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Socialization is a Work in Progress
Socializing a puppy means exposing her to the world and teaching
her that it is a safe place to be. A young puppy has to meet and
greet 100 people outside of your immediate family and 100 other
dogs before she turns 18 weeks old, in order to be socially normal
as an adult dog. This is a huge project that should not be taken
lightly. The more different people, places and dogs you are going
to want your adult dog to be around, the more exposure she needs
as a young dog.
Ideally, socialization should begin around four weeks of age when
your puppy is still with its mother and littermates. Careful introduction
of visitors who come and play with the puppies is the beginning
of the long process of teaching a young dog about the world. When
you bring home your puppy at 7 to 9 weeks old, it is then your job
to continue her education by introducing her to as many different
people, places and dogs as possible.
Some dogs are more prone to shyness, aggression and hesitancy
toward new experiences. These dogs need twice as much socialization
as the average dog. Often the more hesitant dog either has not had
a good start in life and/or is a guarding or working breed. These
dogs, which are less naturally gregarious than other breeds, can
develop shy tendencies that almost always lead to aggression if
not properly socialized as puppies and young adult dogs.
Giving a young puppy the right start is critical to helping her
reach her full adult potential, but continuing that experience well
into adulthood is also important. There is no definite end to socialization;
in fact if not continued throughout adulthood, a dog can lose her
confidence and forget what she has learned as a puppy.
If you have a young dog that is less than two years old you need
to still work on socializing her as though she was still a young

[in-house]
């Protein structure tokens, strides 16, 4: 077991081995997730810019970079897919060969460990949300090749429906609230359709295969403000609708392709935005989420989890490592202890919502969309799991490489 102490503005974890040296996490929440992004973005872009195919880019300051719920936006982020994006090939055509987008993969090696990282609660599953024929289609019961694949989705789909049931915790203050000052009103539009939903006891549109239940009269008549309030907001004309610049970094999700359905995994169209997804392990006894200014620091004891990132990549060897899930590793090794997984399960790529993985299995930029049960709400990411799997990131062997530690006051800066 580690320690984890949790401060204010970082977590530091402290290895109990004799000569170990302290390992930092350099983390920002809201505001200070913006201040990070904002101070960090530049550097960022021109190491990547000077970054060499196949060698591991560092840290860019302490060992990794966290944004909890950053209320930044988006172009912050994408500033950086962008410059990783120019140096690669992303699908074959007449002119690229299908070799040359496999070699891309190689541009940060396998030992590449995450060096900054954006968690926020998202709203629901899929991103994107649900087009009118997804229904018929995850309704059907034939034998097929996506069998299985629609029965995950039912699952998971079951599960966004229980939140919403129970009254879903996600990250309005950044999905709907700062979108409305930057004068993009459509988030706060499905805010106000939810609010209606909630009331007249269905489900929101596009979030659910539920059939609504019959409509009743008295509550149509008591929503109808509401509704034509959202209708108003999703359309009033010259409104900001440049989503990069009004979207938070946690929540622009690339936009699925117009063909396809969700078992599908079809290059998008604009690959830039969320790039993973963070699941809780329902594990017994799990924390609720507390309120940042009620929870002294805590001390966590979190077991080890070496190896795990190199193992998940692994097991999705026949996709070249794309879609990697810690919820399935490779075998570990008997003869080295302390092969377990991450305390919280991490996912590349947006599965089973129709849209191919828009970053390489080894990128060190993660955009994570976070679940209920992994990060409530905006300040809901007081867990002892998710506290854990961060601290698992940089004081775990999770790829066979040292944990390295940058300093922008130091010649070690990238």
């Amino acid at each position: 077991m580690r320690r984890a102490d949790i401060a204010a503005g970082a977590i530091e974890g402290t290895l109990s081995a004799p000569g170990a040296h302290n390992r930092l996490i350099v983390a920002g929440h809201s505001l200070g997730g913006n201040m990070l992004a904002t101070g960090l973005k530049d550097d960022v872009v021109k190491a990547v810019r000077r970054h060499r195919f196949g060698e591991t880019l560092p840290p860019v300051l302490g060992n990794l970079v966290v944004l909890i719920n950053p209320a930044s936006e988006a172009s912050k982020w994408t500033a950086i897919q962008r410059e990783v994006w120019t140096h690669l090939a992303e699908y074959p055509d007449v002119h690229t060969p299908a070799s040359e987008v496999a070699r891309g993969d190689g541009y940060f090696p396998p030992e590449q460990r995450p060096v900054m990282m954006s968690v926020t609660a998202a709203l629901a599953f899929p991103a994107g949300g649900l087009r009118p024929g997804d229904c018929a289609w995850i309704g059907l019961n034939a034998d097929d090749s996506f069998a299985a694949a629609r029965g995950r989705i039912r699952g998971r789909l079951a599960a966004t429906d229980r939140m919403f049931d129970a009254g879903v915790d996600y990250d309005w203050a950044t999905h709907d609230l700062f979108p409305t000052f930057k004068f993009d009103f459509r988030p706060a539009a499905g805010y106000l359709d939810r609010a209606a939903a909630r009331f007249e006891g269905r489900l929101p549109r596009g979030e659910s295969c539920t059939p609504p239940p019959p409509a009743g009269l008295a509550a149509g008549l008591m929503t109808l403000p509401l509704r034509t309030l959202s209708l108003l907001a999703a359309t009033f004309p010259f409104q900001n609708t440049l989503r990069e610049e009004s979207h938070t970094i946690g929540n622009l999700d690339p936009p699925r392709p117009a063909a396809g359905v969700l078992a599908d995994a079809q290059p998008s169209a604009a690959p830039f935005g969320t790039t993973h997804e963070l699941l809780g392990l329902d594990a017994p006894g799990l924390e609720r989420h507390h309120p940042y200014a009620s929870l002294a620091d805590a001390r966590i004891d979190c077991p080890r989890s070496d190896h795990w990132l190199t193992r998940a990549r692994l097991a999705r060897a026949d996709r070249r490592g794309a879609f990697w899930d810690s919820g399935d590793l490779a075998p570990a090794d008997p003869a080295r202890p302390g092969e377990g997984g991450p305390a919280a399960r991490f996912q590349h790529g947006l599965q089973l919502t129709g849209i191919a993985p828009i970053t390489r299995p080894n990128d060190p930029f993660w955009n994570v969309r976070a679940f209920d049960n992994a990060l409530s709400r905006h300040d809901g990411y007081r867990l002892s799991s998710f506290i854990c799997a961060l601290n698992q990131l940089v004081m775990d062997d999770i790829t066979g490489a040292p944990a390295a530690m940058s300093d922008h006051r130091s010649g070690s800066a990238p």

puppy. Just because her body has grown up doesn't mean she is fully
mature. In fact, most dogs don't mature socially until close to
2 or 3 years old or later.
Take your young dog lots of new places as she reaches adolescence,
as though she were a young puppy experiencing life for the first
time. Arm yourself with treats and toys that your dog really likes
and be sure you are ready to help your dog have good experiences
no matter where she goes. Yes she's a lot bigger than she used to
be but her brain is still in puppy mode, looking for reassurance
and feedback from you that the world is a safe place to explore.
This doesn't mean you ignore bad manners and allow your dog to act
out of control: you must still help her learn to control her impulses,
but you can make it payoff for her by being ready to set her up
Rewarding your adolescent dog for having a moderate measure of
self control will help her gain confidence in your ability to be
her leader, as well as deepen the bonds of trust you are working
so hard to establish. Adolescence is a typical time for confidence
issues to crop up, and some teenage dogs are easily spooked by things
they barely gave a second glance to at a younger stage. Most of
this is a normal part of their development, but it is important
to train through it so it does not develop into a larger problem
later. The solution here lies in helping your dog regain her confidence
by feeding, playing and jollying her through these times. If it's